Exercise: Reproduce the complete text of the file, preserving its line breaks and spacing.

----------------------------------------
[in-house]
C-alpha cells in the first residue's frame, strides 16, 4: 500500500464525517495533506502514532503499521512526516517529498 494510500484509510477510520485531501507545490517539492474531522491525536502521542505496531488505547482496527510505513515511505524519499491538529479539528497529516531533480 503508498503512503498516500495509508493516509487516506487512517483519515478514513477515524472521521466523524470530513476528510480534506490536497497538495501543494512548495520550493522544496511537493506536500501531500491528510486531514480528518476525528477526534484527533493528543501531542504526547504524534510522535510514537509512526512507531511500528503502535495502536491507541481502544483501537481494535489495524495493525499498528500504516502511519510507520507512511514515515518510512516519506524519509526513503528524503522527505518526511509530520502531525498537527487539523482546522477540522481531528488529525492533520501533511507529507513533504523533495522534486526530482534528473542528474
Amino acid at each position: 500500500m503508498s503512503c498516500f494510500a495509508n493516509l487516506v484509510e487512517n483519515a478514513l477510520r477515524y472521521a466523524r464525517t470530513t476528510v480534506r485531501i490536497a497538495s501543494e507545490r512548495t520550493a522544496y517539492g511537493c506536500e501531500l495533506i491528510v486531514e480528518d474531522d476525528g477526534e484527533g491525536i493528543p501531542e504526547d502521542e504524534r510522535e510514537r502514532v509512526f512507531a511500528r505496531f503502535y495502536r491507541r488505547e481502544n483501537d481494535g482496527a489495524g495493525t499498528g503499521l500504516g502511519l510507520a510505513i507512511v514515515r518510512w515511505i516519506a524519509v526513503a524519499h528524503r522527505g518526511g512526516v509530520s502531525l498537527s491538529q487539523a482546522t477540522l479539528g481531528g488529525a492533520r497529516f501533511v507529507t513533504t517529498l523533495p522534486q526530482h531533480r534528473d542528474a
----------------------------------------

[in-house]
C-alpha cells in the first residue's frame, strides 16, 4: 500500500464525517495533506502514532503499521512526516517529498 494510500484509510477510520485531501507545490517539492474531522491525536502521542505496531488505547482496527510505513515511505524519499491538529479539528497529516531533480 503508498503512503498516500495509508493516509487516506487512517483519515478514513477515524472521521466523524470530513476528510480534506490536497497538495501543494512548495520550493522544496511537493506536500501531500491528510486531514480528518476525528477526534484527533493528543501531542504526547504524534510522535510514537509512526512507531511500528503502535495502536491507541481502544483501537481494535489495524495493525499498528500504516502511519510507520507512511514515515518510512516519506524519509526513503528524503522527505518526511509530520502531525498537527487539523482546522477540522481531528488529525492533520501533511507529507513533504523533495522534486526530482534528473542528474
Amino acid at each position: 500500500m503508498s503512503c498516500f494510500a495509508n493516509l487516506v484509510e487512517n483519515a478514513l477510520r477515524y472521521a466523524r464525517t470530513t476528510v480534506r485531501i490536497a497538495s501543494e507545490r512548495t520550493a522544496y517539492g511537493c506536500e501531500l495533506i491528510v486531514e480528518d474531522d476525528g477526534e484527533g491525536i493528543p501531542e504526547d502521542e504524534r510522535e510514537r502514532v509512526f512507531a511500528r505496531f503502535y495502536r491507541r488505547e481502544n483501537d481494535g482496527a489495524g495493525t499498528g503499521l500504516g502511519l510507520a510505513i507512511v514515515r518510512w515511505i516519506a524519509v526513503a524519499h528524503r522527505g518526511g512526516v509530520s502531525l498537527s491538529q487539523a482546522t477540522l479539528g481531528g488529525a492533520r497529516f501533511v507529507t513533504t517529498l523533495p522534486q526530482h531533480r534528473d542528474a